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Puente de los Alemanes


Germany gave Málaga this bridge, thanking the city for aiding Gneisenau's shipwrecked crew.




The story of Santo Domingo Bridge, popularly known as the German Bridge, which crosses the Guadalmedina river, dates back to 1900. That's when the German navy's training ship Gneisenau arrived in the city, assigned to the area for surveillance and observation due to the ongoing unrest in Morocco.



On December 16th, 1900, with the Gneisenau anchored off Málaga Port, the day dawned calm at sea, but hours later a storm broke out causing the ship to crash into the dock rocks. This collision ripped open a hole, sinking the ship. Out of its 466 crew members, 41 perished, and a hundred were injured. They were cared for in various city hospitals, the German Consulate, and even in private homes that offered their aid.



Families that took in the sailors later received thank you letters signed by the Kaiser himself, moved by the city's hospitality and the bravery of Málaga's fishermen who set out to sea to rescue the shipwrecked crew. Some paid with their own lives, a heroic act that garnered international media attention. The next chapter in the story of the German Bridge was written in September 1907, during the great flood that ravaged Málaga, destroying several bridges that crossed the Guadalmedina, including the original Santo Domingo Bridge.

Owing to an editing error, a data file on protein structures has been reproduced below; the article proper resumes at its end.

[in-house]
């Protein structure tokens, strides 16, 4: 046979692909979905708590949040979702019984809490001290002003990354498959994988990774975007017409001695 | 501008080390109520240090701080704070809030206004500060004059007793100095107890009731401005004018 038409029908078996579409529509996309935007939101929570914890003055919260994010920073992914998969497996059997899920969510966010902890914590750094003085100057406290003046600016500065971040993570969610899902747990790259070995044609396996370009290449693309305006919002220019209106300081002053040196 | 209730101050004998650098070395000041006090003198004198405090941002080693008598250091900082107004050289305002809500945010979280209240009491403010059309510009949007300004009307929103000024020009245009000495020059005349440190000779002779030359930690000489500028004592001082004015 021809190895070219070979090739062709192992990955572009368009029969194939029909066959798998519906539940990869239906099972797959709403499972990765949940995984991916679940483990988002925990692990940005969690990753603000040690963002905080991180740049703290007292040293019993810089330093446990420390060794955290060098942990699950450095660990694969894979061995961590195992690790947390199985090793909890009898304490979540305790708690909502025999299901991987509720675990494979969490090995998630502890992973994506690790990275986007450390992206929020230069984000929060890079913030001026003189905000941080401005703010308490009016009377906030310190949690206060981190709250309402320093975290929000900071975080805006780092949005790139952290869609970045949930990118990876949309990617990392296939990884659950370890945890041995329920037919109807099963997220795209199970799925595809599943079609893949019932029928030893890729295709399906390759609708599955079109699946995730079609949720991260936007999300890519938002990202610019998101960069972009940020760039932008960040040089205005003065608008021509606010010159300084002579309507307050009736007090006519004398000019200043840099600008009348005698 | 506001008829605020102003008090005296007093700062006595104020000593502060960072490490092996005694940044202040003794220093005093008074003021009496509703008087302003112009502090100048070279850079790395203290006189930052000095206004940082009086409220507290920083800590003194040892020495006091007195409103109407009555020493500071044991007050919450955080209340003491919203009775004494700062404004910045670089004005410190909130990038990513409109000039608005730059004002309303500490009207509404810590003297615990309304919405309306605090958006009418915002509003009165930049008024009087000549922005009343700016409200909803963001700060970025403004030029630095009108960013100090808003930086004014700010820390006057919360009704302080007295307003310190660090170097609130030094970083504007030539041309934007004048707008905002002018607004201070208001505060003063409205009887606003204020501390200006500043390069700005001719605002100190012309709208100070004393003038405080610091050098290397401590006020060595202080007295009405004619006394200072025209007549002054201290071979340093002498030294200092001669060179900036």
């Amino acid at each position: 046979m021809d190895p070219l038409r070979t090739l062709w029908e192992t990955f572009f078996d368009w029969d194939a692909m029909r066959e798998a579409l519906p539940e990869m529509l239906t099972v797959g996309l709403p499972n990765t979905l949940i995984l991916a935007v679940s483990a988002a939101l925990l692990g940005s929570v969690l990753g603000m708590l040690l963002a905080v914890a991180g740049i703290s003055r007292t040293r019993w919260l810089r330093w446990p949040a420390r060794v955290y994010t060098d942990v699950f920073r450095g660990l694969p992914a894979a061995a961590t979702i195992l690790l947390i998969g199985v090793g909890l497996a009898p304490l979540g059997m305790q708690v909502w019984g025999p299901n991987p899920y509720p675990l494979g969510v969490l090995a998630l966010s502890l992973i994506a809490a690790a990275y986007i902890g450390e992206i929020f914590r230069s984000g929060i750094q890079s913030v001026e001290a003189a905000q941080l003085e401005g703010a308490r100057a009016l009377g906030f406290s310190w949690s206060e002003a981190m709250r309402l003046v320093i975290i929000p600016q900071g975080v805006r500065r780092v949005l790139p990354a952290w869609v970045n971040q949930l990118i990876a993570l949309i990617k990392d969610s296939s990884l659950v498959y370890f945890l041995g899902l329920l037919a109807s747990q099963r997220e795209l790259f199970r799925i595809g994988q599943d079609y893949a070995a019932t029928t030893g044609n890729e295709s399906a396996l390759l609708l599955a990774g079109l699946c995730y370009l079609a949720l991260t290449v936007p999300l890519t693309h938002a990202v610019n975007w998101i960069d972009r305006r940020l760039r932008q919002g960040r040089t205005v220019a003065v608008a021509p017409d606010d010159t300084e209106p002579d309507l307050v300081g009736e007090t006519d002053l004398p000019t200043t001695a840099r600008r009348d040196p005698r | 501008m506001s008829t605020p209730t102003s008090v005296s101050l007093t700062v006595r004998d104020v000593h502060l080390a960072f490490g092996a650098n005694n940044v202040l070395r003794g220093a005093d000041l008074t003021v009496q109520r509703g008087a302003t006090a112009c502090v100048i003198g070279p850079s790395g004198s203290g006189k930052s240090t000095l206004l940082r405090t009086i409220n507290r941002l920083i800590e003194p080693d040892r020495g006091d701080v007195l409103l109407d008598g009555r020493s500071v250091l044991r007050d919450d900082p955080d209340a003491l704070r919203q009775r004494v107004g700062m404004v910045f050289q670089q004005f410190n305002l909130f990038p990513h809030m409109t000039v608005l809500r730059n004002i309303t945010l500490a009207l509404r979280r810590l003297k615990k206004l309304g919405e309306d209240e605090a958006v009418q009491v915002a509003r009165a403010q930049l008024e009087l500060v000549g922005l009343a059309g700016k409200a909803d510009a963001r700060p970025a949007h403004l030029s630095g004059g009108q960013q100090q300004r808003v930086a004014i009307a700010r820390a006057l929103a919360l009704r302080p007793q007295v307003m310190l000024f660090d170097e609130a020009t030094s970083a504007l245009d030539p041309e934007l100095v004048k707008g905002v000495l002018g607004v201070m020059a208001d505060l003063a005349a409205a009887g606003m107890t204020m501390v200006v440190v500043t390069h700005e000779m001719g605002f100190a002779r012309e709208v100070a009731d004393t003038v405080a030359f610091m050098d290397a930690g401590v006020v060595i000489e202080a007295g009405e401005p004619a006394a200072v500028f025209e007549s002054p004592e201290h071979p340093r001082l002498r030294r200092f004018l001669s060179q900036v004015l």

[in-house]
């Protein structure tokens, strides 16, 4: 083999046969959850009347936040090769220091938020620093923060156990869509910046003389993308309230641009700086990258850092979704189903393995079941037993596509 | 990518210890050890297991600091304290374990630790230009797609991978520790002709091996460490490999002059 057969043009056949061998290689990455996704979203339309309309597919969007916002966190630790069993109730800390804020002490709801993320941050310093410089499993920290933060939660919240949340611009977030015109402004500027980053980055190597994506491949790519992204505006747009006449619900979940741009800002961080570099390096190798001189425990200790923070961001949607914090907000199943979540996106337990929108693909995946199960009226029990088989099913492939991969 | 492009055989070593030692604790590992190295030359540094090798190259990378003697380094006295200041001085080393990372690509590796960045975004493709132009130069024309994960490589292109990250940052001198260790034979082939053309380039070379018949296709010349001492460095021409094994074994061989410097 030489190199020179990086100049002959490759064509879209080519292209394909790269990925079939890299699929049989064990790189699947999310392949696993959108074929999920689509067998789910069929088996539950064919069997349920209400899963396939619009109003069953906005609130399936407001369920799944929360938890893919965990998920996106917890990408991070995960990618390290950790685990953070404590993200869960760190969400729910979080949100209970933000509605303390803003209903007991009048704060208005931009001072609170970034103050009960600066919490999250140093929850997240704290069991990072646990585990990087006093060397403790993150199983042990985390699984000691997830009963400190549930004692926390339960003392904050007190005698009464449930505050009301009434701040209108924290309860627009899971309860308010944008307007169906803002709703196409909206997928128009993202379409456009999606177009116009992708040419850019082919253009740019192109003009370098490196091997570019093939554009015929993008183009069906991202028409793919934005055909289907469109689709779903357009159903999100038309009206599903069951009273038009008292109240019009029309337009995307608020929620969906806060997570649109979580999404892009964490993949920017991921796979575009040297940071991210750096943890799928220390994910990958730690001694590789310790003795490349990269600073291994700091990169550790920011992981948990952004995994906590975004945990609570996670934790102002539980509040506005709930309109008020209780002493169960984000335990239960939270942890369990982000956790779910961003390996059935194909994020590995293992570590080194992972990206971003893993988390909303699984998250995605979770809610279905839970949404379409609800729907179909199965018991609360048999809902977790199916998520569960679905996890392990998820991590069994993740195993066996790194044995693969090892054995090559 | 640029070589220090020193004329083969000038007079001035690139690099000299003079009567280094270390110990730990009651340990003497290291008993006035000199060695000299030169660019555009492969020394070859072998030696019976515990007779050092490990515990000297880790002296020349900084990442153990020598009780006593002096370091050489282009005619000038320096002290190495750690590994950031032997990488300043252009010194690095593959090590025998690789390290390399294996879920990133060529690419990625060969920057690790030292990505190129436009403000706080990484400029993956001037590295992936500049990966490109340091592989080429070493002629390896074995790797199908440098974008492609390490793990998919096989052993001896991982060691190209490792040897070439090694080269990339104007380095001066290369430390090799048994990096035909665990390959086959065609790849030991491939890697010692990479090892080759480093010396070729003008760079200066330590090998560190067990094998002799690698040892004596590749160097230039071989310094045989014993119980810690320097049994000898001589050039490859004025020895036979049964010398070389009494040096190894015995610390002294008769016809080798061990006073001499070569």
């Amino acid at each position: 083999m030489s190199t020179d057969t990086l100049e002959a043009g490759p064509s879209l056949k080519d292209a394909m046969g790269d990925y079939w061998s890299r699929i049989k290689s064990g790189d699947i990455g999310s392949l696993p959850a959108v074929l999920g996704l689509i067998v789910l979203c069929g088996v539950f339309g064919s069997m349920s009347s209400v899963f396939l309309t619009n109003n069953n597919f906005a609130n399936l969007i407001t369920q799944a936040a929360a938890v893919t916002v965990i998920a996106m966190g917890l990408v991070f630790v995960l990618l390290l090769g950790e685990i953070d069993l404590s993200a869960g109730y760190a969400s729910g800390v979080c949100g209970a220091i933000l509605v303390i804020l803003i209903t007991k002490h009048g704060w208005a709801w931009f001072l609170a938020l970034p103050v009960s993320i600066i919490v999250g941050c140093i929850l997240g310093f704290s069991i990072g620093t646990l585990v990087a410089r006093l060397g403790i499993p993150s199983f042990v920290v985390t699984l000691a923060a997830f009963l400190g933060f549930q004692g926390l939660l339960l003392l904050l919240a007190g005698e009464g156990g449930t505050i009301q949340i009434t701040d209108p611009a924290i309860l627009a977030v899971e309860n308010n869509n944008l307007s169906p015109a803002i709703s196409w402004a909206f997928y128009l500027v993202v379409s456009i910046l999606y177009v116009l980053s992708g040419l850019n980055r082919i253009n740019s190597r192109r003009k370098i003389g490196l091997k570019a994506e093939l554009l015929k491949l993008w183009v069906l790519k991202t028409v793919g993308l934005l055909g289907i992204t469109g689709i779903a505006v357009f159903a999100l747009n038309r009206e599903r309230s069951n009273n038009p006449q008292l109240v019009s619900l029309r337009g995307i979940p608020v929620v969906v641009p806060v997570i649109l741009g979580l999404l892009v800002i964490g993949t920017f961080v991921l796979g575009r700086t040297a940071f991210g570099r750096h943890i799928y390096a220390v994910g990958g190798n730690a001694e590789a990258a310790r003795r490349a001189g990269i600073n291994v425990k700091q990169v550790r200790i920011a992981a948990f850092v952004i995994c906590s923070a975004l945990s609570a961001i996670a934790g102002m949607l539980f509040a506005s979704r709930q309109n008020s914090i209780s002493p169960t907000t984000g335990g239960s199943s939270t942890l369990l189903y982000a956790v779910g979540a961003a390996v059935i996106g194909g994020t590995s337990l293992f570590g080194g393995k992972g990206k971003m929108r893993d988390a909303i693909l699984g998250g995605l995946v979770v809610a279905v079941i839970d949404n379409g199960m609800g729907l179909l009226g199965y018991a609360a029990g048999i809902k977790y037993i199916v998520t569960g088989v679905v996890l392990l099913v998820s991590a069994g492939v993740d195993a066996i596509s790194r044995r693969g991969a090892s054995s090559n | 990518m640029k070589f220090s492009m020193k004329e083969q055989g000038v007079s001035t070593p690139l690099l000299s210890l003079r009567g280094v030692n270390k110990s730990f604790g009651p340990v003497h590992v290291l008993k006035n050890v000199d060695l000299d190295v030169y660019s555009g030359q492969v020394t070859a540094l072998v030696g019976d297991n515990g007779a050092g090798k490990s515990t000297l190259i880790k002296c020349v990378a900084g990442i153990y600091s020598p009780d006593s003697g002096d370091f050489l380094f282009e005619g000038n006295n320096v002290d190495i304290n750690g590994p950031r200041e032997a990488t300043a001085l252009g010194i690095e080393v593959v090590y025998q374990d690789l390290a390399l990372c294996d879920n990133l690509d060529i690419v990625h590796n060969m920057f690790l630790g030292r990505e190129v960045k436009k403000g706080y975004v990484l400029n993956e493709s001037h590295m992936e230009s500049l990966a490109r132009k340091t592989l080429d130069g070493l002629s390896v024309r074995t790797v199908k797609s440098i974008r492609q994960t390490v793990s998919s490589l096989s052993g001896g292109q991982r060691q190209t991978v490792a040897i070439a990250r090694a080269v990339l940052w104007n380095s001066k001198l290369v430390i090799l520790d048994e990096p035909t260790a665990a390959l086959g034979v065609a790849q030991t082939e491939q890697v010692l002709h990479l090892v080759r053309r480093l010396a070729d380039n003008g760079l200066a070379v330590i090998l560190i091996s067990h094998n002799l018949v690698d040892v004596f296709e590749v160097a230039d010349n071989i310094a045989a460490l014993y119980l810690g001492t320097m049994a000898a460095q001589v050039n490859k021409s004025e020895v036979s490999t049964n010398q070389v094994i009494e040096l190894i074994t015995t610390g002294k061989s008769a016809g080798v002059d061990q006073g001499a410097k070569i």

The Kaiser's acknowledgement of the bravery of Málaga's inhabitants led to the renovation and restoration of the bridge

News of this tragic flood reached Kaiser Wilhelm II, the last German Emperor and the last King of Prussia, who encouraged a generous public donation to rebuild the bridge, an effort joined by a large German community that had been in the city since the late 19th century. This is why it's popularly known as the German Bridge, although its official name is Santo Domingo Bridge.



Construction began in August 1909, and the bridge was opened on December 16th, marking nine years since the Gneisenau disaster. The gratitude for the city's hospitality to the injured sailors didn't stop with the building of the bridge. In 1984, due to the deterioration of the walkway, it was restored by the Federal Republic of Germany government.



This heroic act by the Málaga fishermen earned Málaga the title of "Very Hospitable", which now proudly adorns the city's crest. The bridge, a metallic structure, was shifted in 1992 to align at a 90-degree angle with Santo Domingo church. But it will forever be known as the German Bridge and stands as a symbol of Málaga's hospitality and the bond between the two communities.



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